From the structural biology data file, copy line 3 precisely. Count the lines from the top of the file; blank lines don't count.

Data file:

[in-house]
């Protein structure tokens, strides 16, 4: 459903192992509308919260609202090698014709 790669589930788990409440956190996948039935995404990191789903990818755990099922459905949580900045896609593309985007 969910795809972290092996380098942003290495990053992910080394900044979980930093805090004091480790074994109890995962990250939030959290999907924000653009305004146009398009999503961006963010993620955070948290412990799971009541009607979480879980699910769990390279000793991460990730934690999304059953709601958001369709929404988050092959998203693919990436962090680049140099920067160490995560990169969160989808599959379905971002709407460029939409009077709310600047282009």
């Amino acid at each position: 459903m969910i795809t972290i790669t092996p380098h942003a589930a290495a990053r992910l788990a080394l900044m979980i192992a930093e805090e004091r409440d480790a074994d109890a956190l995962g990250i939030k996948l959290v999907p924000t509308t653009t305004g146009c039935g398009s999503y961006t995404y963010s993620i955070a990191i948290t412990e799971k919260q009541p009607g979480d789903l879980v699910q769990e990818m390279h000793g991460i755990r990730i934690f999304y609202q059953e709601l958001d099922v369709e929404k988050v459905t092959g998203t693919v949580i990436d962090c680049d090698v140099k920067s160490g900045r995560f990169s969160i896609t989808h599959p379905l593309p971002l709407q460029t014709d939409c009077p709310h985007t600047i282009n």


């Amino acid at each position: 459903m969910i795809t972290i790669t092996p380098h942003a589930a290495a990053r992910l788990a080394l900044m979980i192992a930093e805090e004091r409440d480790a074994d109890a956190l995962g990250i939030k996948l959290v999907p924000t509308t653009t305004g146009c039935g398009s999503y961006t995404y963010s993620i955070a990191i948290t412990e799971k919260q009541p009607g979480d789903l879980v699910q769990e990818m390279h000793g991460i755990r990730i934690f999304y609202q059953e709601l958001d099922v369709e929404k988050v459905t092959g998203t693919v949580i990436d962090c680049d090698v140099k920067s160490g900045r995560f990169s969160i896609t989808h599959p379905l593309p971002l709407q460029t014709d939409c009077p709310h985007t600047i282009n």